Chinese accommodation varies greatly from the homes we live in in Europe. Typically, most of our homestay families live in apartments in the city. The apartments tend to be quite compact but feature all the necessities you will need during your time in China. Noticeable differences include the lack of an oven in the kitchen and the washing machines tend to be located anywhere but the kitchen. Also, depending on what city you are located, it is not uncommon to for the bathroom to be an open plan wet room instead of a shower cubicle… but these tend to be more fun anyway and you can enjoy the shower without being fenced in!
When you live in a homestay accommodation, you are guaranteed your own room. This is your own personal space to retreat to, however, we do recommend spending as much time as possible with the family to ensure you get the most out of your experience! Overall, the standard of the homestay is very similar to that of staying in an apartment. But of course, you get the bonus of living authentically in China with a family.
On a final note, do not worry about the toilet; they are Western style not squats!
We know that when you plan to come to China you will have your own ideas and expectations. Choosing the homestay option for your accommodation allows you to explore the city at your leisure however, its advisable that you make the most of living with your Chinese family.
The families will probably take you out on the weekends to explore the city, show you their favourite hot spots or simply to meet the grandparents in their hometown!
Chinese families tend to live more conservatively than in the West, this means that when you move into your home stay, you can’t go out partying every evening. It is not the norm to go out during the week in China and therefore you won’t really see young people about in bars in the evenings. Use this time wisely to mingle with your family and develop your knowledge of China!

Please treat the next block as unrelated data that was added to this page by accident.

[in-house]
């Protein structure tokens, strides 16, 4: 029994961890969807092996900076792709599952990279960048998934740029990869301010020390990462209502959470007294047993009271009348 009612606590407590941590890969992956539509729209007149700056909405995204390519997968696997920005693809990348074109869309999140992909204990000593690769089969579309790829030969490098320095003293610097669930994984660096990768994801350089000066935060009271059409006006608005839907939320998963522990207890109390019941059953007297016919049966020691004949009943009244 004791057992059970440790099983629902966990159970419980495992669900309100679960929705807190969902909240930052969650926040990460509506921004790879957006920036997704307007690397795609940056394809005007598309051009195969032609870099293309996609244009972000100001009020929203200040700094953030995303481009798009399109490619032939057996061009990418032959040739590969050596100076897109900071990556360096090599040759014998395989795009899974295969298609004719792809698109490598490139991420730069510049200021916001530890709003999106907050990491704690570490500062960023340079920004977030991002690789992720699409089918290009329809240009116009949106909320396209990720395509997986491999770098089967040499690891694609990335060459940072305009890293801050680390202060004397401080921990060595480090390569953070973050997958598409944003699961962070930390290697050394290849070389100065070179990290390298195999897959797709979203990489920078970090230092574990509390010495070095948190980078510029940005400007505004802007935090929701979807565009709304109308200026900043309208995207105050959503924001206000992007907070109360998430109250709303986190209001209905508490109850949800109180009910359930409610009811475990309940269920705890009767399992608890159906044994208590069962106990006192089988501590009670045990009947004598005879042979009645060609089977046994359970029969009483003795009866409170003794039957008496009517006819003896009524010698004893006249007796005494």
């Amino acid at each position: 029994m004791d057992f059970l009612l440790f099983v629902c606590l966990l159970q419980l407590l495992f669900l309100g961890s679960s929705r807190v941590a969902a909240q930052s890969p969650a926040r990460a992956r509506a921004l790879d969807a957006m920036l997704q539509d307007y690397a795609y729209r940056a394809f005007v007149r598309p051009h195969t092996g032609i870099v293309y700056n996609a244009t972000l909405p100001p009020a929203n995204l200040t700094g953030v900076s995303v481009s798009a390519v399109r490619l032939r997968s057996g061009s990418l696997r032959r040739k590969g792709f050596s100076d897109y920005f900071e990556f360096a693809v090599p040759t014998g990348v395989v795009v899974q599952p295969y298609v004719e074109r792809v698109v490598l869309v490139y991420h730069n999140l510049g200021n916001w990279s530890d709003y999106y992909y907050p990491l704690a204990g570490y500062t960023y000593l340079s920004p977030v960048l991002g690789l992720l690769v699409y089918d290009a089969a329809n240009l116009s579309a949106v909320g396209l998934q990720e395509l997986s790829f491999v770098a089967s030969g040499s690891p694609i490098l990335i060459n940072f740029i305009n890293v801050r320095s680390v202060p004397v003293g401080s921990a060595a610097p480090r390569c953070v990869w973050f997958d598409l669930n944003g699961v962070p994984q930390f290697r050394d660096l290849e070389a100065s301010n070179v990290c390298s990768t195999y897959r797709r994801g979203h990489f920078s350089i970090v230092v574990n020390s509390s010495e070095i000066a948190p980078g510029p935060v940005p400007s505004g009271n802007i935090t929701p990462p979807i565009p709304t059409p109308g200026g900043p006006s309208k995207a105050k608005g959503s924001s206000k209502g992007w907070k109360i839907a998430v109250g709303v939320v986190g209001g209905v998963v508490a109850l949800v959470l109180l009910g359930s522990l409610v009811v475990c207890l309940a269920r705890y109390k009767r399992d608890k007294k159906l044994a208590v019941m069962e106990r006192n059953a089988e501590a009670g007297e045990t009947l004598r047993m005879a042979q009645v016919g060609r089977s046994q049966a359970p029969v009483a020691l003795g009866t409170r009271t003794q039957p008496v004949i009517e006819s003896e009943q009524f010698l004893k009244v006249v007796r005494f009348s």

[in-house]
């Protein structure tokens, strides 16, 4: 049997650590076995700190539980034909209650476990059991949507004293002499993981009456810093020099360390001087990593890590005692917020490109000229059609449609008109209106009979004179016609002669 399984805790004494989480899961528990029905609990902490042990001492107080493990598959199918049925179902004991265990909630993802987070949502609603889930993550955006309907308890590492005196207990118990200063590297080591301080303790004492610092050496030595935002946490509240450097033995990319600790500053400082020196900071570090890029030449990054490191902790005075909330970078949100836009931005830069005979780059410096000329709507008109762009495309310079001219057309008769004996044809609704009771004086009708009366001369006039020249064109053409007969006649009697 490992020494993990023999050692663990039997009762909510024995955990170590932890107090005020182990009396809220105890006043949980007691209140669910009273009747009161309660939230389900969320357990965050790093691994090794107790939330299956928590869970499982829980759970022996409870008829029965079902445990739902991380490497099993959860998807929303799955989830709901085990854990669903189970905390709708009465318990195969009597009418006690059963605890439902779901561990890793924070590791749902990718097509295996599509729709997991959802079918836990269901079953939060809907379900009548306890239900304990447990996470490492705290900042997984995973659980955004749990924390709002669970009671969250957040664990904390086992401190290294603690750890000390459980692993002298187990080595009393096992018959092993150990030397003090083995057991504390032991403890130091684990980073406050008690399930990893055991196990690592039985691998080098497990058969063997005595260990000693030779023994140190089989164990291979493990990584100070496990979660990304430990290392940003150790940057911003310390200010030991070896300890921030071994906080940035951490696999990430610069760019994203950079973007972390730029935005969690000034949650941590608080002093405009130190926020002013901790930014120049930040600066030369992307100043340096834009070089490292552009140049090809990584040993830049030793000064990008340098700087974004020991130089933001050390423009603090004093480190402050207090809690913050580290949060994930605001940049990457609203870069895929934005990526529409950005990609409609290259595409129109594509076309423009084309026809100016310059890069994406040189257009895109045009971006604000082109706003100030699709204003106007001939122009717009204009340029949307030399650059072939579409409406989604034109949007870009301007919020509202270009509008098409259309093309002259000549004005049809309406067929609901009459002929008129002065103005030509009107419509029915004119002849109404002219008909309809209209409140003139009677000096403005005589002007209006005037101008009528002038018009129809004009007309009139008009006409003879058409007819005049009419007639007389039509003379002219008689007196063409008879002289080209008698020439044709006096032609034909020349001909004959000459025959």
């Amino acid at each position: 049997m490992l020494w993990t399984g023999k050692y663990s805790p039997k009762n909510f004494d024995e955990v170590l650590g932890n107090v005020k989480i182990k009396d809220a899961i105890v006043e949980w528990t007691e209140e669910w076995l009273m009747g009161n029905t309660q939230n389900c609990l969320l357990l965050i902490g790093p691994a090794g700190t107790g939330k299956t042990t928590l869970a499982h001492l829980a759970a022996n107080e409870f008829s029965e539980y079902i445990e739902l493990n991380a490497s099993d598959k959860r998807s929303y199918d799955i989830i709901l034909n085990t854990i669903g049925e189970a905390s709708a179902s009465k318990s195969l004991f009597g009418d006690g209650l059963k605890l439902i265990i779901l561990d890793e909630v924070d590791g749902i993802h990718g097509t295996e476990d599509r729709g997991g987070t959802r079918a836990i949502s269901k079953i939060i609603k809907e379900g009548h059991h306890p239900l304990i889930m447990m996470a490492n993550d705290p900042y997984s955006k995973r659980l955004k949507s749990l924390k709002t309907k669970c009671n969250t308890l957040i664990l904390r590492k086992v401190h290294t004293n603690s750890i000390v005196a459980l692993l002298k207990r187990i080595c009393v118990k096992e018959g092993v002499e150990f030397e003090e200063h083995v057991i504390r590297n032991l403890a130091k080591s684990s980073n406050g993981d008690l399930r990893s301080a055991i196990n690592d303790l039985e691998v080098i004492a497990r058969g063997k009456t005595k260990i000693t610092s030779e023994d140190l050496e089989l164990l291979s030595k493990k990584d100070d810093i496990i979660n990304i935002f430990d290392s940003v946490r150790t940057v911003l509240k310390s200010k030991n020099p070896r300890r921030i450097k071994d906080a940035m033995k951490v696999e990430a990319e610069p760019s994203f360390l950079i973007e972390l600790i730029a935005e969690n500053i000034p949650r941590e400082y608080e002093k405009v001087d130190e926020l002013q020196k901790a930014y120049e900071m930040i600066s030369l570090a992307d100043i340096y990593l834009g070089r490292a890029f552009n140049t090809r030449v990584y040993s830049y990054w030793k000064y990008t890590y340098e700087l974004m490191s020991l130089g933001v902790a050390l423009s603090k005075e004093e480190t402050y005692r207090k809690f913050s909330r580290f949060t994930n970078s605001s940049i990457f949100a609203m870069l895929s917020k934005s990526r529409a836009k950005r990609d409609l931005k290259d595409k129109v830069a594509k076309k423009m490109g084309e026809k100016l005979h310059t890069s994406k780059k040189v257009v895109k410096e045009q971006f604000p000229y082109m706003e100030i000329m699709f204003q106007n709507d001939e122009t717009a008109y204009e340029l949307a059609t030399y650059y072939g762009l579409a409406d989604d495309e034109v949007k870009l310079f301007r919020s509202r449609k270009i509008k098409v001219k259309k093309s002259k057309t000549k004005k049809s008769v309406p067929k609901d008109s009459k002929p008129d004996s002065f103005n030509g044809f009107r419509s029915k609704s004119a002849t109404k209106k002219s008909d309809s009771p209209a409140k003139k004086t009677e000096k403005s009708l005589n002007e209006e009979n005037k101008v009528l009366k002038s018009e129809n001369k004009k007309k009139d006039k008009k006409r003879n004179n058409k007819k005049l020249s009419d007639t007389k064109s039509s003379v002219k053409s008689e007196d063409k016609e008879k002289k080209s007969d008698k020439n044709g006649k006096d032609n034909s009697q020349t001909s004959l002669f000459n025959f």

It is also expected that you spend your breakfast and evening meals with your family (after all it is included in the cost!) as meal times are such an important part of Chinese culture. This is the best time for you to get to know your family, whilst bonding over delicious Chinese food!
Finally, building up a great relationship with your Chinese family gives you the best opportunity to explore the city with your own knowledgeable tour guides!
Intern China Standards
Naturally, it is understandable if you feel a bit nervous about the idea of staying with strangers in a foreign country. However, InternChina is here every step of the way to ensure the smooth transition from the West to China.
InternChina has hundreds of homestay families across all of our cities, which have been intensively vetted for their suitability. You will also be required to fill in our Homestay application form so we can match you with your perfect family based on your preferences.
Finally, InternChina also offer mediation between interns and their host families if on the rare occasion any issues do arise. Basic rules are established in the welcome pack to help avoid any misunderstandings however, if mediation is not successful then rest assured we aim to find you a new home within a week!